I’m really not a big fan of tropical hardwoods on boats. Fact is, I actually prefer plain old pressure-treated pine which in some quarters is called Miami Teak. It is not called that as a sign of respect but a put down.
Me? I’m happy to use whatever species of wood that works and I can afford. The Islander has bits of teak here and there all of which are way past their sell by date and rotten to the core. I’m actually looking forward to the day when, chisel and mallet in hand, I can get the pretentious detritus off the boat and into a dumpster.
The interior has a teak sole which I’d love to remove but, as it’s functional and only needs a serious sanding and oiling, it will remain. Still, I’d much prefer a fiberglass sole and I’m pretty sure that sooner or later all that teak flooring will get ripped out and hopefully recycled in some positive way or other.
Part of my aversion to teak and other decorative woods is that I’ve always hated the fact that somewhere someone decided that the interior of pleasure boats should resemble a Victorian club or mansion. That lot of folks still continue to think that way, some 122 post-Victorian era years later, is something of a conundrum. While I’ll admit to the appeal of some steampunk influences in things nautical, I’m still pretty much based in the current century.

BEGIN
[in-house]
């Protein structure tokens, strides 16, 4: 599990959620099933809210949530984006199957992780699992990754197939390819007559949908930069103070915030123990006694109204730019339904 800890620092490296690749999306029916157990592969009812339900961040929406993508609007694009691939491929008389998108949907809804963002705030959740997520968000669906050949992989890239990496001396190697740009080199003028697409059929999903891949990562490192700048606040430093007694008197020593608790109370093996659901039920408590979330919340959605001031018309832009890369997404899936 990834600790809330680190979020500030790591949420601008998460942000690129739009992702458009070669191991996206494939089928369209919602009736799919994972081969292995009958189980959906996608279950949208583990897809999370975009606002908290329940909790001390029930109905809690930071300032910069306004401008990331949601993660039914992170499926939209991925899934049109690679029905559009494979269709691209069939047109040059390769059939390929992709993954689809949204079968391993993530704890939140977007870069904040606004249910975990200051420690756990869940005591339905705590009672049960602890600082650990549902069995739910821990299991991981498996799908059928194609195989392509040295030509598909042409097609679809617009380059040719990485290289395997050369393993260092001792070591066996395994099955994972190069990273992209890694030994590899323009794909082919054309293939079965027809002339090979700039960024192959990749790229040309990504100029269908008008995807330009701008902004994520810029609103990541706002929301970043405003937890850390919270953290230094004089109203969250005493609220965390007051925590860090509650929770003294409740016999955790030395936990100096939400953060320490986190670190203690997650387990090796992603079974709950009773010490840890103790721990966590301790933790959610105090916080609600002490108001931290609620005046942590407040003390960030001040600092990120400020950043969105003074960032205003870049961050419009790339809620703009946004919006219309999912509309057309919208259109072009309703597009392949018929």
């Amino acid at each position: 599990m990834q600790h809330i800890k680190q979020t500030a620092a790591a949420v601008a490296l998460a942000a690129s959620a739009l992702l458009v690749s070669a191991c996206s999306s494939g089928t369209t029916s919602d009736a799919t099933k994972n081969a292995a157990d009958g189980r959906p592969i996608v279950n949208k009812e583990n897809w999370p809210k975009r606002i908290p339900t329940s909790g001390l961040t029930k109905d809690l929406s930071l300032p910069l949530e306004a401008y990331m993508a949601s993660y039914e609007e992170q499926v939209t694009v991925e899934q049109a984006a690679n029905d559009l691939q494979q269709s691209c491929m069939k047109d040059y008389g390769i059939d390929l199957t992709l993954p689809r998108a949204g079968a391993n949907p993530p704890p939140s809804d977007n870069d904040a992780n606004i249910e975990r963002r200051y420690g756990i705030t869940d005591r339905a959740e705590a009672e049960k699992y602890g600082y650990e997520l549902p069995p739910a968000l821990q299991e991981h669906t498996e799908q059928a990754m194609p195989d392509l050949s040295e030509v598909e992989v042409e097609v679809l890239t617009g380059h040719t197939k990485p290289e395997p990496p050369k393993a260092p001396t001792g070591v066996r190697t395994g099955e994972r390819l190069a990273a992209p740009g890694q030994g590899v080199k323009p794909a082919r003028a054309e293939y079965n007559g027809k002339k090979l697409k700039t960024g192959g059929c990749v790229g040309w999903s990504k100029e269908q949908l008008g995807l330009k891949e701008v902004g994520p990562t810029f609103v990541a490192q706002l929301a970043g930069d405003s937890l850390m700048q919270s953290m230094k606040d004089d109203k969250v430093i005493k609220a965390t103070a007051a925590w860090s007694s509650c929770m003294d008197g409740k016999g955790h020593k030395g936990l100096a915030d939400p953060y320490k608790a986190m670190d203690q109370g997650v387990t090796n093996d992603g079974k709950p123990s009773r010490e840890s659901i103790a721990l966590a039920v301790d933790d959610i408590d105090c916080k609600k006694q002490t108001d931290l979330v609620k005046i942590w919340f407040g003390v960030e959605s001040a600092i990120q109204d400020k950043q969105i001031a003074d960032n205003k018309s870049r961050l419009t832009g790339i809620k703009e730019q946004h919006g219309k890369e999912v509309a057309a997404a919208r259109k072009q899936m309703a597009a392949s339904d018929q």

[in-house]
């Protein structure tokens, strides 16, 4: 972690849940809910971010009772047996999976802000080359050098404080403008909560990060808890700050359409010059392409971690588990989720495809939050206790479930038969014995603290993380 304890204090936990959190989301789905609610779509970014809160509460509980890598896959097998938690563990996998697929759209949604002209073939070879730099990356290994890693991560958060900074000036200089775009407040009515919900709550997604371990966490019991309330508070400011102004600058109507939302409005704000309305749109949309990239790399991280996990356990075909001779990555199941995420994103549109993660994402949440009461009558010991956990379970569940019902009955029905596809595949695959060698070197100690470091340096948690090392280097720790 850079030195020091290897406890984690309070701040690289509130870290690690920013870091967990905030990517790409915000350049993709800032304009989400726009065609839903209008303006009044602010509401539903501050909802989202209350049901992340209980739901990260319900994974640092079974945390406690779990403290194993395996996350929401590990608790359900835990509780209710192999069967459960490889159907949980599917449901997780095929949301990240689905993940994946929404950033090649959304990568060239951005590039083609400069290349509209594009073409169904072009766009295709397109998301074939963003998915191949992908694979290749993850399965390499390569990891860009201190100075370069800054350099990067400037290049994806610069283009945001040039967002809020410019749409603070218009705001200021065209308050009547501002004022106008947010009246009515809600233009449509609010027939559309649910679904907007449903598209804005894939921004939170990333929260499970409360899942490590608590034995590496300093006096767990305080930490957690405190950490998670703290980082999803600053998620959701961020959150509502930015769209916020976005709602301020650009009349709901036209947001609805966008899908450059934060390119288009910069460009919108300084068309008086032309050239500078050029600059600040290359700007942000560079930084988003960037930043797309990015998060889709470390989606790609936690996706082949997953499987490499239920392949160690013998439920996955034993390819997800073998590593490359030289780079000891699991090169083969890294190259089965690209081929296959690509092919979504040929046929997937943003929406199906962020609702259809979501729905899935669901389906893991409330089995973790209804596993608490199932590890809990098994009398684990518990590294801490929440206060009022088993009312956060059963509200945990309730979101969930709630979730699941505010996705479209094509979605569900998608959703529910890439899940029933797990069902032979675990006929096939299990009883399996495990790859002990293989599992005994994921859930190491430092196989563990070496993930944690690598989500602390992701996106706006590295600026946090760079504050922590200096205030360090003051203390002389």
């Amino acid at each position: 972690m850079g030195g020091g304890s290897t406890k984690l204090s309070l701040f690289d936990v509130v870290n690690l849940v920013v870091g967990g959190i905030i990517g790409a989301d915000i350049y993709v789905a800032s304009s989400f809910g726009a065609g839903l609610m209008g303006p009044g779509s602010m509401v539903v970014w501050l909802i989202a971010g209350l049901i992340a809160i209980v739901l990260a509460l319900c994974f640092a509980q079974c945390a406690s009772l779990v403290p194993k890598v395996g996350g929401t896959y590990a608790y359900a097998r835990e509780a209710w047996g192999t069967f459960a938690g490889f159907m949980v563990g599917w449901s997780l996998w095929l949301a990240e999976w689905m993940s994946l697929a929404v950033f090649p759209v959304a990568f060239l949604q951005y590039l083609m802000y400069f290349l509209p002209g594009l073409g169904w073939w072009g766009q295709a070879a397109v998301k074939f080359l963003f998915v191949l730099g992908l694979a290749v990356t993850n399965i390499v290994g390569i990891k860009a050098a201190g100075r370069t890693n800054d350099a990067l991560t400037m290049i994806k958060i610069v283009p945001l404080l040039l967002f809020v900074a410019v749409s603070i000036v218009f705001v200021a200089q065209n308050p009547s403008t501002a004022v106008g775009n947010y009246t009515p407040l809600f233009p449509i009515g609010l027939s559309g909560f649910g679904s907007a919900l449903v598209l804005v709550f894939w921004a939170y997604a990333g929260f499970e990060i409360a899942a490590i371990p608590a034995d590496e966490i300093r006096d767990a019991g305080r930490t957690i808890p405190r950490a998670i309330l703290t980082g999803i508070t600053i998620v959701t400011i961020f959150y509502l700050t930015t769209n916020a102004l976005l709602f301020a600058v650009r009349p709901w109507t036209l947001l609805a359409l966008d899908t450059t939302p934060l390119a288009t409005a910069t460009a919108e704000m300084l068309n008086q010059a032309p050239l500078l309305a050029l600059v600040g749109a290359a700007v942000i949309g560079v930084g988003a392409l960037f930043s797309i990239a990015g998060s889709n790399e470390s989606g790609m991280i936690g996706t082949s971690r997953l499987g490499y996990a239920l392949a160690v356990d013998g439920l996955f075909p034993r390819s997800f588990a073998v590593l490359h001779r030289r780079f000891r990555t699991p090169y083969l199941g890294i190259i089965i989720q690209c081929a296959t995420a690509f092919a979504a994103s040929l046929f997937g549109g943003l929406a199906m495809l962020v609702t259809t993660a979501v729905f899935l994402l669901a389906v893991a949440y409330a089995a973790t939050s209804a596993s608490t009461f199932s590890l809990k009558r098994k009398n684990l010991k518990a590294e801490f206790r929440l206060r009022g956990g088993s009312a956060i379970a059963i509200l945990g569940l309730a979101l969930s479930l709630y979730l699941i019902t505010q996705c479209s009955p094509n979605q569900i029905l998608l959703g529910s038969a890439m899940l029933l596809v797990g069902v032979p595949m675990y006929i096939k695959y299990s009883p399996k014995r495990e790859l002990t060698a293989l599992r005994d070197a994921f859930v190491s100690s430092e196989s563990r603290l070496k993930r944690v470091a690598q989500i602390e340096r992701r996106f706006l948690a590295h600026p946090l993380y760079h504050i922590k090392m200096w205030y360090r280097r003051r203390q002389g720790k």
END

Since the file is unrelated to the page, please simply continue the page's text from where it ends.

But, yeah, we were talking about wood on boats and I have a lot of strong opinions on the subject. On the other hand, I have very little interest or strong feeling about what sort of wood makes sense on a yacht and there lies the difference…
A VolksCruiser is not a yacht in any way, shape or form.